I began my day at the National Art Centre, this lovely flowing building:
I saw an exhibit on California modernism, 1930-1965. Sorry, no photos were allowed. This left me more time to look at the pieces, which included utilitarian curvy things like chairs, crockery and dresses that looked like they’d be sculpted by airplane mechanics – which in many cases they had been. The items were beautiful, no question. I don’t know enough about design to characterise different periods, but I’d always associated post-war America with sickly greens and beiges and spindly furniture. These selections were robust and colourful. My favourite items were the album covers and board games inspired by the threat of nuclear war – I never imagined the threat of apocalypse could induce creativity, but there it was.
My least favourite was the write-up. There was plenty of material on how designers created items either for, or at least inspired by, the working class fuelling the American boom. There was little on the class conflicts of the age. The section on modular houses, in particular, focused on how cool they were. Nothing about the creation of suburbia as a strategy to sell more cars, and to destroy tight-knit communities through spatial segregation in suburban sprawl. The curators were too close to their subject: enamoured by the pretty things, they failed to grasp the underlying conflicts that drove design for capitalism. I wrote a long note saying so in the comments box.
I was with them until the last line. How does a mother thinking her daughter is fine, when her daughter is in fact dead in an orphanage, a symbol of anything other than tragedy, and horrible Christian missionaries?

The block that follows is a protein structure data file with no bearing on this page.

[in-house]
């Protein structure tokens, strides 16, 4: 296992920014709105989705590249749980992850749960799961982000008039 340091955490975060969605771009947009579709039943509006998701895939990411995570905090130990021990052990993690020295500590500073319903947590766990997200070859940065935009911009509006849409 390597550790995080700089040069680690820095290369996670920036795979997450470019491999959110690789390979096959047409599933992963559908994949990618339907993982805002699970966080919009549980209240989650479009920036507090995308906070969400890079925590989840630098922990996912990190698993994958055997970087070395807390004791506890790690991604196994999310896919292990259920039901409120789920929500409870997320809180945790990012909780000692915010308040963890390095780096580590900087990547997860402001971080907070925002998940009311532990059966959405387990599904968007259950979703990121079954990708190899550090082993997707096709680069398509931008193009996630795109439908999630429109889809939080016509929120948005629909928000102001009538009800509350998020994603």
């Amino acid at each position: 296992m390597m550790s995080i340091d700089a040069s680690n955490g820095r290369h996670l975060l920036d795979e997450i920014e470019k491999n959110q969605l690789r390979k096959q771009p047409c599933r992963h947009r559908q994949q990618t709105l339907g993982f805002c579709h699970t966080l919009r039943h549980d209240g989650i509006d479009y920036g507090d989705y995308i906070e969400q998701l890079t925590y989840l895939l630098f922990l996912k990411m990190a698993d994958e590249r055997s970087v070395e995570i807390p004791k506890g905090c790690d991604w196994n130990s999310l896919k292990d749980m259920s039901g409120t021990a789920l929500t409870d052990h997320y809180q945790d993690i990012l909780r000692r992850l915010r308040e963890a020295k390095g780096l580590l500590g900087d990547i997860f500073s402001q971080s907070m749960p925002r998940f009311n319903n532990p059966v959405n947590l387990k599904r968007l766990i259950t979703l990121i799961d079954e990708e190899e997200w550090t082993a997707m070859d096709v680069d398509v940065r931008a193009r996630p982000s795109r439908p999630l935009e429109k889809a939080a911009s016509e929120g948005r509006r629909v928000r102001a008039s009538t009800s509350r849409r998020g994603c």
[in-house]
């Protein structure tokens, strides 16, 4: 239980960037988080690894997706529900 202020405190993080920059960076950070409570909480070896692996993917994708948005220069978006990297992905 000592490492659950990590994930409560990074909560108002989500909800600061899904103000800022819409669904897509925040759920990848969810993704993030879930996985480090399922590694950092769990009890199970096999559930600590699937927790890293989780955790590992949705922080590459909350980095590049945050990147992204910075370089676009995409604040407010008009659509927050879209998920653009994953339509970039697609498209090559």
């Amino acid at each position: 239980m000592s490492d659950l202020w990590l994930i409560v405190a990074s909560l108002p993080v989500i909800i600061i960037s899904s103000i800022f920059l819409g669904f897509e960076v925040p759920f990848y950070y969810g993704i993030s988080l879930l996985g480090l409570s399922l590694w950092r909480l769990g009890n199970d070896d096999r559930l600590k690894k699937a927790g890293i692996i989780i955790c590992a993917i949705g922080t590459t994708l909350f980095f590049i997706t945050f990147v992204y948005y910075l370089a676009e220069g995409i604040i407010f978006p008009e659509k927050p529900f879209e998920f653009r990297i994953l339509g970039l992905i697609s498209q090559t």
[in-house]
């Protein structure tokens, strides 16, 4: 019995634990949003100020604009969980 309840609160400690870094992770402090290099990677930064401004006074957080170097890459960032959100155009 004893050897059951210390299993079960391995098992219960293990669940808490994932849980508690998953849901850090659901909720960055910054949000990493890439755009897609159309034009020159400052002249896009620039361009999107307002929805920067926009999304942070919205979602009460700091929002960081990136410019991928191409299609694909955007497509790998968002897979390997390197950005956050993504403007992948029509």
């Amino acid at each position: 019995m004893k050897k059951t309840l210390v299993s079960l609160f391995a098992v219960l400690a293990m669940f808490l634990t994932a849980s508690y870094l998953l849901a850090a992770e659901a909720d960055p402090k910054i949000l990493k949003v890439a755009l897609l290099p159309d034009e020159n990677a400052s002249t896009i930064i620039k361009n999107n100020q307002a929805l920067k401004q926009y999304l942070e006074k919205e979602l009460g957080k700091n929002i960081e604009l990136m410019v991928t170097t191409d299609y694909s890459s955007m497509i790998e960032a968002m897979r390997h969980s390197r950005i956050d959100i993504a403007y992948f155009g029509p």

That afternoon I went back to Shimo-Kitazawa, to see the shops hidden on the sidestreets. There were dozens; unlike Koreans, who hate used clothes, the Japanese make a point of assembling quality items and selling them at exorbitant prices. The design of the shops is incredible. Here’s Package One, tucked into an alley off a sidestreet:
I also found the outfitters for the rockabilly dancers of Yoyogi Park: two shops selling everything 1950s for men. Gorgeous cloth caps, thick denim jeans, motorcycle boots, all for hundreds of dollars.
But my main goal of the evening was a vintage shop we had seen the previous Friday. It was distinguished by the most incredible selection of toys, kitchenware, furniture and memorabilia I’d ever seen.
The shop is small but so laden with vintage items that I spent an hour going over each shelf. Look, clocks shaped like a flying saucer on a stick! Everything in beautiful red, orange or green plastic:
And reasonably priced too. Had I not been afraid of breakage during the flight home I would’ve left laden down with gewgaws, but I kept myself to buying a scarf with a map of the 1970 Osaka World’s Fair, and these fine vinyl items, each $3:
Yes, that’s Paul McCartney giving Ireland back to the Irish, and Chicago in their incredible anti-war anthem, back before they sucked, dressed like soldiers. I’m of a generation where anything with Japanese writing on it instantly looks cool to me, and these passed muster.
I ended the evening at a crimson-red biker-themed bar, where the impossibly cool long-haired bartender apologised for how expensive his beer was.